Proposals for resumption of school post-confinement Covid-19
23rd April 2020
1. The context
In an attempt to contain the spread of the Covid-19 pandemic, most countries around the world have temporarily closed educational institutions. These nationwide closures are impacting over 91% of the world’s student population. Several other countries have implemented localized closures impacting millions of additional learners.
1.1 In the case of Mauritius, during the confinement period, even though a system of distance learning has been introduced, the fact remains that not all children and youths were taken on board, particularly the under-privileged learners who tend to benefit from fewer educational opportunities aside from formal schooling experiences. As emphasized by UNESCO, the disruptions caused by school closures “exacerbate already existing disparities within the education system.” https://en.unesco.org/covid19/educationresponse
1.2 Knowing that the coronavirus is still out there, ready to strike again, the challenge facing our country after the confinement period resides in finding the best way to gear up for the resumption of studies
- WITHOUT endangering the health of the students, staff members, as well as their
- By ensuring educational ACCESS and EQUITY for all the children of the Republic of Mauritius.
As such, the Catholic education sector would like to bring its contribution to the decision process undertaken by the Ministry of Education, Tertiary Education, Science and Technology by submitting some of its views for the period spanning from post-confinement till a return to normalcy.
2. Status of the situation
2.1 Since the lockdown, distance learning has been taking place to the extent possible as per the modes of learning advocated by the Ministry of Education, Tertiary Education, Science and Technology. However,
(i) a great majority of pupils at primary school level do not have access to the dedicated TV channels and even for those who do, it cannot be posited that the quality of parental support is always optimal;
(ii) a great majority of students of lower and upper secondary grades do not have internet access and do not have a tablet, computer or even a smart phone at their disposal – and for those who can avail themselves of a smart phone – using it as a learning tool for prolonged periods proves to be particularly arduous;
(iii) students of the Extended Programme are not really on board; and
(iv) educators are themselves at a loss as they do not master all the intricacies of online teaching and learning.
2.2 Initiatives in favour of distance learning were also taken at our level as we made available a Shared Learning platform on our website for the primary and SEN Units. Similar avenues are currently being contemplated for the Extended and Mainstream secondary sector. Some educators are doing their best to reach out to their students and ensure some form of distance learning is taking place. However, we need to factor in that:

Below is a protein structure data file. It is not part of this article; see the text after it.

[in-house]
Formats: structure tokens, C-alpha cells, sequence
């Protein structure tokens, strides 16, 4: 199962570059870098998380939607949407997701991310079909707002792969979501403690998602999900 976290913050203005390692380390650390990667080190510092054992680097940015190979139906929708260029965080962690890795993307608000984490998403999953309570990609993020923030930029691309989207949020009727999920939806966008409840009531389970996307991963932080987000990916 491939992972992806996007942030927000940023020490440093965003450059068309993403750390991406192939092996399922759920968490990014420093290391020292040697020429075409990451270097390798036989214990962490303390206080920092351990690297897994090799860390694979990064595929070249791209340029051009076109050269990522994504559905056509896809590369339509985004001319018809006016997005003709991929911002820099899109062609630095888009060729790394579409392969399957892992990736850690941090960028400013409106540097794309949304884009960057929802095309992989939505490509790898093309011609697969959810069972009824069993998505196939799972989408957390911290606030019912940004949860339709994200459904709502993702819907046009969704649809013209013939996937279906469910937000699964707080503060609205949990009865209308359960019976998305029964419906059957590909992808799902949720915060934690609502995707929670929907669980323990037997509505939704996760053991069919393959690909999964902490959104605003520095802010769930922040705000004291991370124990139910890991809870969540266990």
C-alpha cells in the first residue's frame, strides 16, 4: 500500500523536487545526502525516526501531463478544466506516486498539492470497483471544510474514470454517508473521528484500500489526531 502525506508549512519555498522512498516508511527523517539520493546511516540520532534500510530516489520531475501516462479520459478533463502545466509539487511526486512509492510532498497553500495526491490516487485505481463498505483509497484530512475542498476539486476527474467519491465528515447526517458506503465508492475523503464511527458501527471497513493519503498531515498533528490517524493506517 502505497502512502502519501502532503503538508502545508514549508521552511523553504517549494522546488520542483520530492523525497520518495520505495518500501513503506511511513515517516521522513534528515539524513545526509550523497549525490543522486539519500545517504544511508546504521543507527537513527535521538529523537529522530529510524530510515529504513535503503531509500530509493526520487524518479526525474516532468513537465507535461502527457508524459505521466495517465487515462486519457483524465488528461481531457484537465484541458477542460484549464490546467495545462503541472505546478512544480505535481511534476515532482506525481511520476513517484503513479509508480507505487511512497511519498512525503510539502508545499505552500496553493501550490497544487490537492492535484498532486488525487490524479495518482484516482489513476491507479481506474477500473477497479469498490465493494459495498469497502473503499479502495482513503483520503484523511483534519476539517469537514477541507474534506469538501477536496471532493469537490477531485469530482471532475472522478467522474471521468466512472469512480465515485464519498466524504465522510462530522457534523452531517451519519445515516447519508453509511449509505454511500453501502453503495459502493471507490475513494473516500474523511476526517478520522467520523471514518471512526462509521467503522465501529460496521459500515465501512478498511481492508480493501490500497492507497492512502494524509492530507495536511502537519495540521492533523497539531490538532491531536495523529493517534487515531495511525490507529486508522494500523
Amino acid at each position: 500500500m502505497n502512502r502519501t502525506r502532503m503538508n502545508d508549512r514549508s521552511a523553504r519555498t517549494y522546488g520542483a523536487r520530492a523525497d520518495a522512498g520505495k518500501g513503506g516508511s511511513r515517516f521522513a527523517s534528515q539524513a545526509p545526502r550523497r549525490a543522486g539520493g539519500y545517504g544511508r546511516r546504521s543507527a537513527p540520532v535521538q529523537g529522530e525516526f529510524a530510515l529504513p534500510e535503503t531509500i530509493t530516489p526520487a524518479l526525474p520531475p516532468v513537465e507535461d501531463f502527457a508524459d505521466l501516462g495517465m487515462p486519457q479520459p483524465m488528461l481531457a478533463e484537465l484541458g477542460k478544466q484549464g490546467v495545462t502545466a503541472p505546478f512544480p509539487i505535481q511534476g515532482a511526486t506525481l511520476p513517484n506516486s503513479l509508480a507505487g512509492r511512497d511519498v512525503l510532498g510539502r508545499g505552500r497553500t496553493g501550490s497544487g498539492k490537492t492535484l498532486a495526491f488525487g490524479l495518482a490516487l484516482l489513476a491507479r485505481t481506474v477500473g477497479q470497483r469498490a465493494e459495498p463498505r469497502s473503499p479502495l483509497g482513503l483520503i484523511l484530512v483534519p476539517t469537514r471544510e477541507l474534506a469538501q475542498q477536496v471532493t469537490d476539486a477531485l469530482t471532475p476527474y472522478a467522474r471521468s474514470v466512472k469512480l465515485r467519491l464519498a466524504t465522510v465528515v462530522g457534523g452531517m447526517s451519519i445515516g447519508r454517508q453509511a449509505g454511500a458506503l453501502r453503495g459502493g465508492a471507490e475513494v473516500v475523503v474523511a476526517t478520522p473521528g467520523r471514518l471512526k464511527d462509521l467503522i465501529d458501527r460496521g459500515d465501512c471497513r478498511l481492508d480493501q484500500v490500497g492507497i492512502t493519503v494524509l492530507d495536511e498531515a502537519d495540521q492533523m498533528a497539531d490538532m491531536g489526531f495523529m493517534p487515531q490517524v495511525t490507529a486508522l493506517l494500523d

(i) distance learning cannot replace the work being done at school;
(ii) resumption of schools with a shift system will put additional stress on the children, their families and the school staff; and
(iii) trying to catch up with the school calendar with a view to completing the syllabus and meeting the deadlines for the national exams such as PSAC and NCE, as well as those of the end of year SC and HSC exams – with course works to be submitted in many cases - will be an impossible feat.
3. The stand of the Catholic education sector
3.1 Since there is still the danger of subsequent contamination waves coming our way, the Catholic education sector is of the opinion that resumption of school must be postponed until the risk level decreases. This may be around mid-June or July or at a date to be determined by the Government.
3.2 Since the exclusion of a large percentage of the school population with no access to TV and internet is an issue which must not be ignored, and the fact that only a fraction of the 1st Term syllabus had been covered at 19th March 2020, the Catholic education sector considers that upon resumption, schools must start afresh a new academic year.
3.3 This means that the school calendar must be reviewed and that all national and international exams be rescheduled with a timescale of six months or a full year.
3.4 In order to overcome this sanitary crisis, a protocol for health and safety must be communicated to all upon resumption, and proper sanitary equipment be provided.
3.5 Improvement must be brought to the mode of distance learning by bridging the gap of internet access and IT equipment, as well as training of the educators.
As a main partner of the national education system, we remain available for further consultations with the Ministry of Education, Tertiary Education, Science and Technology as we both have at heart the common aim of overcoming this world sanitary crisis and finding the best way to ensure equity, access and quality education to all the children of the Republic of Mauritius.
On behalf of the Conseil de l’Education Catholique
Dr (Mrs) Gilberte Chung Kim Chung